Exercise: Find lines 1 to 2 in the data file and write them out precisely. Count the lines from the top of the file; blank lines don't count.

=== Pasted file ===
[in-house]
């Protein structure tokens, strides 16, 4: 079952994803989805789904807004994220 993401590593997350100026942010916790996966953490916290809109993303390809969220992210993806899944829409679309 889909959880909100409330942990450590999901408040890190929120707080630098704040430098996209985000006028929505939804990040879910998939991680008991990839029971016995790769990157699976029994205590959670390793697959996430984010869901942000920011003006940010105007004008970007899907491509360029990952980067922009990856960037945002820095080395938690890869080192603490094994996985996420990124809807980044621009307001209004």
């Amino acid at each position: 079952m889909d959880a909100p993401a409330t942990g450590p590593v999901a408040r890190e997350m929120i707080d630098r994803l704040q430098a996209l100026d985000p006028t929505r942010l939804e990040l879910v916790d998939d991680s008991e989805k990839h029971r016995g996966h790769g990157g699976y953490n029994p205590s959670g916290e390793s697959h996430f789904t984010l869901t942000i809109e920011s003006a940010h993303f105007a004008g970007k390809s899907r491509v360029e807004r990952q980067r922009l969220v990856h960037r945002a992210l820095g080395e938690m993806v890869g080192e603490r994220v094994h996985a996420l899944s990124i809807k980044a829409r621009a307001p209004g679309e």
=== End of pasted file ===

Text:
[in-house]
């Protein structure tokens, strides 16, 4: 079952994803989805789904807004994220 993401590593997350100026942010916790996966953490916290809109993303390809969220992210993806899944829409679309 889909959880909100409330942990450590999901408040890190929120707080630098704040430098996209985000006028929505939804990040879910998939991680008991990839029971016995790769990157699976029994205590959670390793697959996430984010869901942000920011003006940010105007004008970007899907491509360029990952980067922009990856960037945002820095080395938690890869080192603490094994996985996420990124809807980044621009307001209004």